The contribution of seaborne commerce to the South African economy.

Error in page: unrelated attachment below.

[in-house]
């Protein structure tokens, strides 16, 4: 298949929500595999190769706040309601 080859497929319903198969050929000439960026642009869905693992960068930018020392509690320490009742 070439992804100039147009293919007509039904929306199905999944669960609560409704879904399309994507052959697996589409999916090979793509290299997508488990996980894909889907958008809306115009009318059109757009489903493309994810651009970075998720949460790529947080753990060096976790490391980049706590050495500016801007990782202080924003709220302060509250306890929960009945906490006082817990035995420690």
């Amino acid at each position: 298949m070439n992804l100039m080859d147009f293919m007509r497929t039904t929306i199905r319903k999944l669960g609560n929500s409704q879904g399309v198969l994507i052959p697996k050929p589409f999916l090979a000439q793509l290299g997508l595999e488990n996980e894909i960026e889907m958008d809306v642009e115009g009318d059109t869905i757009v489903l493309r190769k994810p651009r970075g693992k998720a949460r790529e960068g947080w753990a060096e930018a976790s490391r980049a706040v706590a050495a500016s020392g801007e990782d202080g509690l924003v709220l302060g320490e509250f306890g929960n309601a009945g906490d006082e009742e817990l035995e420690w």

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The dissertation seeks to address the contribution of seaborne commerce in the South African economy. Basically the research is trying to look at the development of the carriage of goods by sea to and from South Africa, and the related development of the maritime transport industry, and how these contribute to the economic growth of the country. South Africa is regarded as a maritime country, which is substantiated by its commercial ports and the very substantial cargo flows that pass through those ports. The research interrogates the gaps which have been highlighted such as the question of how to develop a maritime industry when cargo owners are not involved in the transport arrangements. There is not much available literature about the contribution of seaborne commerce to the South African economy. South Africa has a large trade volume; however this large volume does not necessarily mean that it has a competitive advantage in transporting those commodities. South Africa it is not a significant ship operating nation. Cargo movements are not controlled by South African cargo owners, but rather by our foreign buyers and suppliers. South Africa exports the majority of bulk cargoes and that is a vital part of the South African economy and generates a substantial amount of the country’s foreign exchange. This dissertation interrogates those terms of shipment, which are dominated by FOB exports sales, notably in bulk exports. The ruling commercial terms of shipment have considerable influence over the benefits the country receives from the maritime industry. This represents a substantial loss of potential revenue in invisible earnings for the country's service account of the balance of payments. This dissertation recommends that a feasibility study be undertaken for the contribution of seaborne commerce to the economic growth of the country.